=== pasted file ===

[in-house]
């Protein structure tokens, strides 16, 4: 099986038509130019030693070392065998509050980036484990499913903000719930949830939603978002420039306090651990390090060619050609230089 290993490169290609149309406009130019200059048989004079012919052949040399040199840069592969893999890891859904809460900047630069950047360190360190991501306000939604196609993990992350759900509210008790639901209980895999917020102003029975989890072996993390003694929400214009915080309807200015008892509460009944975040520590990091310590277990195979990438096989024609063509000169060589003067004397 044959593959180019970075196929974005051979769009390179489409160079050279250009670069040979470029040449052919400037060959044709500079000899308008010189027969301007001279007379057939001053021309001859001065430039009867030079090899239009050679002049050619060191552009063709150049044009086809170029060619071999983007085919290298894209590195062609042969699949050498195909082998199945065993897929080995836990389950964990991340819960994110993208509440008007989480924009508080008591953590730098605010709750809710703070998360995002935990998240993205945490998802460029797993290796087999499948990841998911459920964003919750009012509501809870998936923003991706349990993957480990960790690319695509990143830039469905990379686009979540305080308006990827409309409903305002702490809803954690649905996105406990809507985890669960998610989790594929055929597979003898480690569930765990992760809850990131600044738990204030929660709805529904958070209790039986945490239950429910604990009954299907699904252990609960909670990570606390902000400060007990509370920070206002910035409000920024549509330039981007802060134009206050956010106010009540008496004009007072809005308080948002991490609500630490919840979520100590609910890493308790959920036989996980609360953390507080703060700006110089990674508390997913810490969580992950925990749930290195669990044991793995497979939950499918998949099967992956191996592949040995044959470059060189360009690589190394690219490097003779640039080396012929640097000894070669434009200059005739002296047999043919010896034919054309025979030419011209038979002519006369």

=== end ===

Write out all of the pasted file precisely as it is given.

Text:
[in-house]
């Protein structure tokens, strides 16, 4: 099986038509130019030693070392065998509050980036484990499913903000719930949830939603978002420039306090651990390090060619050609230089 290993490169290609149309406009130019200059048989004079012919052949040399040199840069592969893999890891859904809460900047630069950047360190360190991501306000939604196609993990992350759900509210008790639901209980895999917020102003029975989890072996993390003694929400214009915080309807200015008892509460009944975040520590990091310590277990195979990438096989024609063509000169060589003067004397 044959593959180019970075196929974005051979769009390179489409160079050279250009670069040979470029040449052919400037060959044709500079000899308008010189027969301007001279007379057939001053021309001859001065430039009867030079090899239009050679002049050619060191552009063709150049044009086809170029060619071999983007085919290298894209590195062609042969699949050498195909082998199945065993897929080995836990389950964990991340819960994110993208509440008007989480924009508080008591953590730098605010709750809710703070998360995002935990998240993205945490998802460029797993290796087999499948990841998911459920964003919750009012509501809870998936923003991706349990993957480990960790690319695509990143830039469905990379686009979540305080308006990827409309409903305002702490809803954690649905996105406990809507985890669960998610989790594929055929597979003898480690569930765990992760809850990131600044738990204030929660709805529904958070209790039986945490239950429910604990009954299907699904252990609960909670990570606390902000400060007990509370920070206002910035409000920024549509330039981007802060134009206050956010106010009540008496004009007072809005308080948002991490609500630490919840979520100590609910890493308790959920036989996980609360953390507080703060700006110089990674508390997913810490969580992950925990749930290195669990044991793995497979939950499918998949099967992956191996592949040995044959470059060189360009690589190394690219490097003779640039080396012929640097000894070669434009200059005739002296047999043919010896034919054309025979030419011209038979002519006369």